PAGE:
While much of the world is being affected by the coronavirus, being in Israel, I feel safe, as if I’m wrapped up in a cocoon that is the Old City of Jerusalem. However, I am also feeling very detached from the world, America, and even my own home. This feeling is both literal, since I am living in a walled city seven thousand miles from my home, but also emotionally, concerned for the well being of my family and community but I am not with them.
The coronavirus didn’t feel real until recently, at the start of March, when the father of a friend from my high school class, who lives in New Rochelle, a suburb of New York City, was diagnosed with coronavirus. His case was the second known case in all of New York, and when I learned that he was in critical condition, the fact that the deadly virus was attacking NYC became real and was brought home to me. Shortly after he was diagnosed, his entire family, including two sons (one being my friend) and daughter, also tested as infected. As a result, my high school closed down due to coronavirus, becoming the first school in NYC to be shut down due to the virus.Having friends and cousins attending the school, I was overcome with feelings of frustration and restlessness that I was so far away from home, and even though I knew there was nothing I myself could do directly to help, I felt as though being home would soothe those feelings. The town of New Rochelle, where many of my close friends live, by itself now has more cases of coronavirus than any state in America.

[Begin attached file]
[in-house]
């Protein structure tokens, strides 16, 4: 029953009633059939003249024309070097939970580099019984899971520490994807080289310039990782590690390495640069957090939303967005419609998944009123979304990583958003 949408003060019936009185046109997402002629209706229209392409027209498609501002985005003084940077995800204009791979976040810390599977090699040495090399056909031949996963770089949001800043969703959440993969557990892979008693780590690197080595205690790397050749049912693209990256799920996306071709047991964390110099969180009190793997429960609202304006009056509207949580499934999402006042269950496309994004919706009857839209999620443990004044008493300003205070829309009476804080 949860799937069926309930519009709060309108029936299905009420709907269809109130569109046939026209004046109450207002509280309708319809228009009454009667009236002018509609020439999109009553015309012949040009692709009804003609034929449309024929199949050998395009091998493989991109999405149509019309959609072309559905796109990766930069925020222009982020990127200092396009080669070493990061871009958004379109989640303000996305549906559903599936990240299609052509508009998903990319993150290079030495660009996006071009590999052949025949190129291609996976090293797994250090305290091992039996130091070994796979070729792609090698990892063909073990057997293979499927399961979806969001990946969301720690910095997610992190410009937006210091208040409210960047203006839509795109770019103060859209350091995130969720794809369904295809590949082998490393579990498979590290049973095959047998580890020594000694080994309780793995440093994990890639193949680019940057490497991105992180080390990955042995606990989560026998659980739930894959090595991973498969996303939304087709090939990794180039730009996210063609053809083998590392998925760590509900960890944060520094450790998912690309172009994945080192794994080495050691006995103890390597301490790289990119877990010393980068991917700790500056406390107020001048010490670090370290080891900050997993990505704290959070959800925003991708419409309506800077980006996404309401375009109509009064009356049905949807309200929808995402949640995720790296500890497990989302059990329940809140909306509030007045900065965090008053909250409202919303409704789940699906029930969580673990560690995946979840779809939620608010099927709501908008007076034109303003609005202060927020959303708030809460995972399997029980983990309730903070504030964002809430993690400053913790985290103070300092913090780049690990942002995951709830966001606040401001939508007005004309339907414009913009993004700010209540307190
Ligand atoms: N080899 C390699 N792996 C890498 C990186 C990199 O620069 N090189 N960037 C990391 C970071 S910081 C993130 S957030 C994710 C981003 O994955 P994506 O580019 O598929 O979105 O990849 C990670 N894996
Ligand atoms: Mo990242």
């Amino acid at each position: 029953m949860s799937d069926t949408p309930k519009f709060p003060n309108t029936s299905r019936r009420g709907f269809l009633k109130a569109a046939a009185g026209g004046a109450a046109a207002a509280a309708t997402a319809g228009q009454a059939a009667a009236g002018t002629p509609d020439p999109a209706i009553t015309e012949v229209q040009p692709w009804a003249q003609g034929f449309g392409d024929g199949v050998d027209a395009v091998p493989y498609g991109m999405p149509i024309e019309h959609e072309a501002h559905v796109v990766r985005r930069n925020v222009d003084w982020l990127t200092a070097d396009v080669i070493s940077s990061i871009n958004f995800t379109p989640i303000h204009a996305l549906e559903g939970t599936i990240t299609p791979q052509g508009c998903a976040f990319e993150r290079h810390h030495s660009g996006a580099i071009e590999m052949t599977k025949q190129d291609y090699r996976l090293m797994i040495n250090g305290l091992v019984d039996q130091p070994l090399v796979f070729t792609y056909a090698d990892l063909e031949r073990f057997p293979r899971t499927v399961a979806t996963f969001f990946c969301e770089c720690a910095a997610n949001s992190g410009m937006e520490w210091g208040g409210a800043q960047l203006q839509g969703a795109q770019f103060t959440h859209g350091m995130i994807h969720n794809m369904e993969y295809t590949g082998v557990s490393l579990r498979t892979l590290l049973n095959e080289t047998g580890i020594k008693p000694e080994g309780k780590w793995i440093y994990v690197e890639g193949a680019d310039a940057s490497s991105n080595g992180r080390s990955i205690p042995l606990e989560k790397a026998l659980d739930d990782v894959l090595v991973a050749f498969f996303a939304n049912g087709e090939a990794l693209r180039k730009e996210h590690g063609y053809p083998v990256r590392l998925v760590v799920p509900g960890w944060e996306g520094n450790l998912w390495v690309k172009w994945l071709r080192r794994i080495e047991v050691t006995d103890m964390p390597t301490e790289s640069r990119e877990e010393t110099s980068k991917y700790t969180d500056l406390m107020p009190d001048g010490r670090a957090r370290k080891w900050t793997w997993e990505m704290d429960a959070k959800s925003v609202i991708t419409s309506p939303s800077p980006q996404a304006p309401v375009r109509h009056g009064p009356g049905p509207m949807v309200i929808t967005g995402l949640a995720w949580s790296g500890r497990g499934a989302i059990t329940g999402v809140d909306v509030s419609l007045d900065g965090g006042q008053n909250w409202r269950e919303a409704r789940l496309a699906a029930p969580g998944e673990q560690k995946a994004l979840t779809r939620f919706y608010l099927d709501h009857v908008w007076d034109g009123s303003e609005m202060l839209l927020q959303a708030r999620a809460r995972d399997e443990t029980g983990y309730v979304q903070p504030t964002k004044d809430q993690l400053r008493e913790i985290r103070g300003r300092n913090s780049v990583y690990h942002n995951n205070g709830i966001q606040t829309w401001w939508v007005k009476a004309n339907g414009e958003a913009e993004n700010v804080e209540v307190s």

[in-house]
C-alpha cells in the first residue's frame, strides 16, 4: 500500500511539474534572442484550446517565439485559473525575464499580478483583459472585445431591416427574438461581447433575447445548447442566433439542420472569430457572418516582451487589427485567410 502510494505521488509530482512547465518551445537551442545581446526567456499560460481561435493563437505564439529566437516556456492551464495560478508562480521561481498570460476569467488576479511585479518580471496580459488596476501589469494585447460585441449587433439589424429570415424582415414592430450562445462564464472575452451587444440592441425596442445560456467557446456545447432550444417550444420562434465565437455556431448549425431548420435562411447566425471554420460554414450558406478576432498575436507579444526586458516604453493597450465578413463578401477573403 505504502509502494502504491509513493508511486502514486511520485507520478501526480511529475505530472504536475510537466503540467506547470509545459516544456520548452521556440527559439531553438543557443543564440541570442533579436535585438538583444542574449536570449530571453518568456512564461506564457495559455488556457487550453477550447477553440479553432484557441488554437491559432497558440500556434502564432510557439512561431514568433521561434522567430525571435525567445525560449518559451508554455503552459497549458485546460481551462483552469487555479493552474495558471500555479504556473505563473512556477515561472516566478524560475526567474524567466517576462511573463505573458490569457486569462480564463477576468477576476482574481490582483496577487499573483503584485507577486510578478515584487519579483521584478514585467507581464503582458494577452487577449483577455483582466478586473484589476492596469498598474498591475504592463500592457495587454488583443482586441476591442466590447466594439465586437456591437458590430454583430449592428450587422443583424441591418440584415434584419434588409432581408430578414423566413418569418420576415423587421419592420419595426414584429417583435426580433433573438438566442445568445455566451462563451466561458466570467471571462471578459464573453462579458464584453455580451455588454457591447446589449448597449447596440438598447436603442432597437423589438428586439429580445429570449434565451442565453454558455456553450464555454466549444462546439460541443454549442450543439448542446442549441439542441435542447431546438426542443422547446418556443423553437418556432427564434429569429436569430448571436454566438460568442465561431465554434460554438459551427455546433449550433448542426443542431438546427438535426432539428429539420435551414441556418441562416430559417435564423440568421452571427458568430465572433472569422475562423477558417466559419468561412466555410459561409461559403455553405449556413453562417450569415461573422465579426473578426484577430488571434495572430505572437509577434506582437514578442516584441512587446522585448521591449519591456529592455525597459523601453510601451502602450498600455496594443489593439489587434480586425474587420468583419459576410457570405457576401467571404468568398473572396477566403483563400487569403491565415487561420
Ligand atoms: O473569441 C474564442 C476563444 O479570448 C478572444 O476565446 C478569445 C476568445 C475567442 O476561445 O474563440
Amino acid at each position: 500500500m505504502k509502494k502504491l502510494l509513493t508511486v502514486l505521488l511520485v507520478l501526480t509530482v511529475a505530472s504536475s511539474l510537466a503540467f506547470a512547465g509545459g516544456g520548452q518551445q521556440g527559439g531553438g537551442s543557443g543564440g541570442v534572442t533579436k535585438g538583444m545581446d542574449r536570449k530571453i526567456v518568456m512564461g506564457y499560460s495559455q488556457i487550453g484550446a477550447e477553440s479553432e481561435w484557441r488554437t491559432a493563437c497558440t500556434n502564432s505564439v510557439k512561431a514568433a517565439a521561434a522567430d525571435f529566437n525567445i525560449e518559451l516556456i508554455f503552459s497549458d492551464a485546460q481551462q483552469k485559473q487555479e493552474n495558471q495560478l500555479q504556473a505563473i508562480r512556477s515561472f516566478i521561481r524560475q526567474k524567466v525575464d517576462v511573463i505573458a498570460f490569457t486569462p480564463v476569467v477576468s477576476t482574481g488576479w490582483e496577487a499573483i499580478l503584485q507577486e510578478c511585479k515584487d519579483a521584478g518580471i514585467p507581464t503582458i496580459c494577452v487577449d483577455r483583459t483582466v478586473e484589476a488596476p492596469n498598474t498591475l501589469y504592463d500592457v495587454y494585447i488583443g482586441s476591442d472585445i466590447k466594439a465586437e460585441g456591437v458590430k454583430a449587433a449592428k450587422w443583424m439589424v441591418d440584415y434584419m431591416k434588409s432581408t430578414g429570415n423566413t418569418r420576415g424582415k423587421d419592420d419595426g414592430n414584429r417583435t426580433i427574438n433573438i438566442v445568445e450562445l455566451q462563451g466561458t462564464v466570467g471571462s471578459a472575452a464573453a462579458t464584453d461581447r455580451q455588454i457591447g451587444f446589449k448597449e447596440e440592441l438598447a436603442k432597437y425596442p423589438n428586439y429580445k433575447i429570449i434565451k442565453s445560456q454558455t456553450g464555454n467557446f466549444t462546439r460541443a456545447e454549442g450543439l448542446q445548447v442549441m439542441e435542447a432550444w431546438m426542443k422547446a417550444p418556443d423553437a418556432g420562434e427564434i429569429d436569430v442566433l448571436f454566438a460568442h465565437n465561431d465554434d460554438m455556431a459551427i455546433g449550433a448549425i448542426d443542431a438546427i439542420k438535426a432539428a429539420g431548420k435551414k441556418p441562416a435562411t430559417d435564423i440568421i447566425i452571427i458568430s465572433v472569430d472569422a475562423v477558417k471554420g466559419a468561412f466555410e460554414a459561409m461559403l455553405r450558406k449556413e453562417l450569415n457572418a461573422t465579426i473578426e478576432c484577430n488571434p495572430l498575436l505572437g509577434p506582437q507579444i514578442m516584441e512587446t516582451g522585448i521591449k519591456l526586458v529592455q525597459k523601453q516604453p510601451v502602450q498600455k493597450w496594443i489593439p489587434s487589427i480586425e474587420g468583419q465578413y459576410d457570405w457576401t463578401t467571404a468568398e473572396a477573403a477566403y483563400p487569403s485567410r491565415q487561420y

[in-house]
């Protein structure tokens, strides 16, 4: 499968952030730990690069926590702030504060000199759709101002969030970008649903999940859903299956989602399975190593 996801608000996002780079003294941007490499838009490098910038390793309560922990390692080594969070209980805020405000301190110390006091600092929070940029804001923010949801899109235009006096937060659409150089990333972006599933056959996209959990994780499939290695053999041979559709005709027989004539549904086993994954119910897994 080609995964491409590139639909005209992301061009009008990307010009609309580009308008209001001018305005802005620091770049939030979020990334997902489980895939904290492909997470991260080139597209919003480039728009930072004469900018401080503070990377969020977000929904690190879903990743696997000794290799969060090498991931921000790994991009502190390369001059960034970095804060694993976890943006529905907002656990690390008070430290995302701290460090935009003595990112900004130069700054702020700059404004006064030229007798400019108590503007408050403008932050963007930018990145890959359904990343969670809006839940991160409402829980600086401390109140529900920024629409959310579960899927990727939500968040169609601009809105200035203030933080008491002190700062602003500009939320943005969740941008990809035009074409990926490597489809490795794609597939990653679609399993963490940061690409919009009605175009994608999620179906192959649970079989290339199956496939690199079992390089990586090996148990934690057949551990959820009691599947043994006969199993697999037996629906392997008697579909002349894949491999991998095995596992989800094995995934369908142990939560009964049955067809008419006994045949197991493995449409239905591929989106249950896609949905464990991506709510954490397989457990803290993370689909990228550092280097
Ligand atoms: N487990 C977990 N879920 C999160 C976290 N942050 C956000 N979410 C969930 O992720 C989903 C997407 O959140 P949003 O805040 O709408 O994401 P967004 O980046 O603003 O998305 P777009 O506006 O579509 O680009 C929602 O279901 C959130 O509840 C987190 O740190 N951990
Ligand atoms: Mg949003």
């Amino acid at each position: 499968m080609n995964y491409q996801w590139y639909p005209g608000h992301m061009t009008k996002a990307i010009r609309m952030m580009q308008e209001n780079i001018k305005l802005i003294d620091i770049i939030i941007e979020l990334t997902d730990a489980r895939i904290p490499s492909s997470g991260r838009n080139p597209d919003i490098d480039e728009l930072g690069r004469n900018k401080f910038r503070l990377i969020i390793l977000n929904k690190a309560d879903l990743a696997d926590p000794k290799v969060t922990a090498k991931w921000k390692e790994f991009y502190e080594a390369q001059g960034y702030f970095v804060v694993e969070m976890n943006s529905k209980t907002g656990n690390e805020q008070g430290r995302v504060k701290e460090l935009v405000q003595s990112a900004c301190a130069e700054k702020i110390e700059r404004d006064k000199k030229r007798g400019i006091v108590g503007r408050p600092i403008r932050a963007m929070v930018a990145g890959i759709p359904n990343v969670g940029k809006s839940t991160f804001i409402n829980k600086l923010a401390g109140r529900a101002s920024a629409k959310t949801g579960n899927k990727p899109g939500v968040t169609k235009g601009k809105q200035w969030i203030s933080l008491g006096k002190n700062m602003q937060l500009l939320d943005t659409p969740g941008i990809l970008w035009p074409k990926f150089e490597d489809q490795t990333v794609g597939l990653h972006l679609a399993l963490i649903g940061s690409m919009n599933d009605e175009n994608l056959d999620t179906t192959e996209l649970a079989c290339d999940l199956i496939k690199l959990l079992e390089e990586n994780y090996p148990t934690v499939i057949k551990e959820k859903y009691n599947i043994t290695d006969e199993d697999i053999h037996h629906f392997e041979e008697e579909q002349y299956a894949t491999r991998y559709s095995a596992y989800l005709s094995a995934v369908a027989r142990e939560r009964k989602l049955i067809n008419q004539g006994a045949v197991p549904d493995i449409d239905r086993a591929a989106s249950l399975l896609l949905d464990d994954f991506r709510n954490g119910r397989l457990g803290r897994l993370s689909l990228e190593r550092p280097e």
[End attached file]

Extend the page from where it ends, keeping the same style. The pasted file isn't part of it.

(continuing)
Since the diagnosis in New Rochelle, the entire community has effectively been quarantined, which has completely disrupted life in the community. New York State ordered the New Rochelle community to shut down its synagogue whose services the coronavirus patient had attended the prior week. Bar mitzvahs and weddings (such as one that my sister was scheduled to attend), two of the more meaningful major life benchmarks and times of happiness in a person’s life, have been cancelled. The community is in deep fear and uncertainty, not even having its own home of worship be safe. It is frightening that at a moment when prayer and hope for healing are really needed, the synagogue is closed and the community is shattered – gathering together in common bonding is exactly what is forbidden.
I too was overcome with feelings of fright and utter sadness, but soon after I realized how lucky I am to be in Jerusalem, able to continue doing what those in New Rochelle cannot do – share community, pray together and celebrate Jewish study together. This feeling of sadness turned into a deep appreciation of my own situation; however my concern for the New Rochelle community, my own community, and the rest of the world is still very much a part of me and is constantly weighing down on me.